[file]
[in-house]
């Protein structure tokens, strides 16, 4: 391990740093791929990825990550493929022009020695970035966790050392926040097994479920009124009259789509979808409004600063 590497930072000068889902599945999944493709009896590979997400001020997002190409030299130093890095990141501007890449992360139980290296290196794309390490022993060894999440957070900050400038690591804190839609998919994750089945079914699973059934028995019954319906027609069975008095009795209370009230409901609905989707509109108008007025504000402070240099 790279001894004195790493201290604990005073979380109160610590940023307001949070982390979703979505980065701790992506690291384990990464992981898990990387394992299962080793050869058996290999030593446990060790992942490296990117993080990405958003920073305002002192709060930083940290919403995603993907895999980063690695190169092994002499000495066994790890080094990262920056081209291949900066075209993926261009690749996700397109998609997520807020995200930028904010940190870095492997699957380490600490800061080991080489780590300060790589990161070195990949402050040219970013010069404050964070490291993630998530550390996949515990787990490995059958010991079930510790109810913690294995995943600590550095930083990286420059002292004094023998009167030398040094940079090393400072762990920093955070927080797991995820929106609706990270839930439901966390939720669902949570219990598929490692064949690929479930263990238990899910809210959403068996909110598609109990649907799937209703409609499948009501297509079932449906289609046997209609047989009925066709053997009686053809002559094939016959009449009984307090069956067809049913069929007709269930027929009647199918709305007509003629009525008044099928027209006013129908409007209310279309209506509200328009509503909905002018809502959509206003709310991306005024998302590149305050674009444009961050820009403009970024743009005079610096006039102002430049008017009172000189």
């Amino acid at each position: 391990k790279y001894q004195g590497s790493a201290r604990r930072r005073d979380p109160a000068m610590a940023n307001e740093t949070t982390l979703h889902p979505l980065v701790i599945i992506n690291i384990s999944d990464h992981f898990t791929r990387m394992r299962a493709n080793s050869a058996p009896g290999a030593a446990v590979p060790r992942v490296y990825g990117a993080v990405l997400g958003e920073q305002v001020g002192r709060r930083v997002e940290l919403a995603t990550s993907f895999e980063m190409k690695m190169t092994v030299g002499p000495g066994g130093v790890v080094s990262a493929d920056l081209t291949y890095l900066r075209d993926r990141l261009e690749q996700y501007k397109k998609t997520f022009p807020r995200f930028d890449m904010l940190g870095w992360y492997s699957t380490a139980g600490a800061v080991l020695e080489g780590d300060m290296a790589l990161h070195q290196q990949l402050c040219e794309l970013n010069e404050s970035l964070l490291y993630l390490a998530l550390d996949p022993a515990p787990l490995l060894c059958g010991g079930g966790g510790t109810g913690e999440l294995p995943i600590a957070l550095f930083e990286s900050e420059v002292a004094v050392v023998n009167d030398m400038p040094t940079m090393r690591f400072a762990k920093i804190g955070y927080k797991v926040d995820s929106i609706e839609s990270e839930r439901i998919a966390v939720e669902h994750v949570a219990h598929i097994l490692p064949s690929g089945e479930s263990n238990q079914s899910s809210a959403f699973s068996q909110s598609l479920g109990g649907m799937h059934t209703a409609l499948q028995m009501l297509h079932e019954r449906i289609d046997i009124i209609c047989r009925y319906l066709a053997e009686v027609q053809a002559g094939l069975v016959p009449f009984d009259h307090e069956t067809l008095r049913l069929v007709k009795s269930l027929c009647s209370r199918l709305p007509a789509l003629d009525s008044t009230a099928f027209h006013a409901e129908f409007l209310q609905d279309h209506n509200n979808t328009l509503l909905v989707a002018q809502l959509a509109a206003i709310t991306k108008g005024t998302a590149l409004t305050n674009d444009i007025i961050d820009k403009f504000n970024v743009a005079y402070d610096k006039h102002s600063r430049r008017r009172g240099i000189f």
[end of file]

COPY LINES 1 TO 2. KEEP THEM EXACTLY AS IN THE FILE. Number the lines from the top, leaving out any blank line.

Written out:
[in-house]
């Protein structure tokens, strides 16, 4: 391990740093791929990825990550493929022009020695970035966790050392926040097994479920009124009259789509979808409004600063 590497930072000068889902599945999944493709009896590979997400001020997002190409030299130093890095990141501007890449992360139980290296290196794309390490022993060894999440957070900050400038690591804190839609998919994750089945079914699973059934028995019954319906027609069975008095009795209370009230409901609905989707509109108008007025504000402070240099 790279001894004195790493201290604990005073979380109160610590940023307001949070982390979703979505980065701790992506690291384990990464992981898990990387394992299962080793050869058996290999030593446990060790992942490296990117993080990405958003920073305002002192709060930083940290919403995603993907895999980063690695190169092994002499000495066994790890080094990262920056081209291949900066075209993926261009690749996700397109998609997520807020995200930028904010940190870095492997699957380490600490800061080991080489780590300060790589990161070195990949402050040219970013010069404050964070490291993630998530550390996949515990787990490995059958010991079930510790109810913690294995995943600590550095930083990286420059002292004094023998009167030398040094940079090393400072762990920093955070927080797991995820929106609706990270839930439901966390939720669902949570219990598929490692064949690929479930263990238990899910809210959403068996909110598609109990649907799937209703409609499948009501297509079932449906289609046997209609047989009925066709053997009686053809002559094939016959009449009984307090069956067809049913069929007709269930027929009647199918709305007509003629009525008044099928027209006013129908409007209310279309209506509200328009509503909905002018809502959509206003709310991306005024998302590149305050674009444009961050820009403009970024743009005079610096006039102002430049008017009172000189």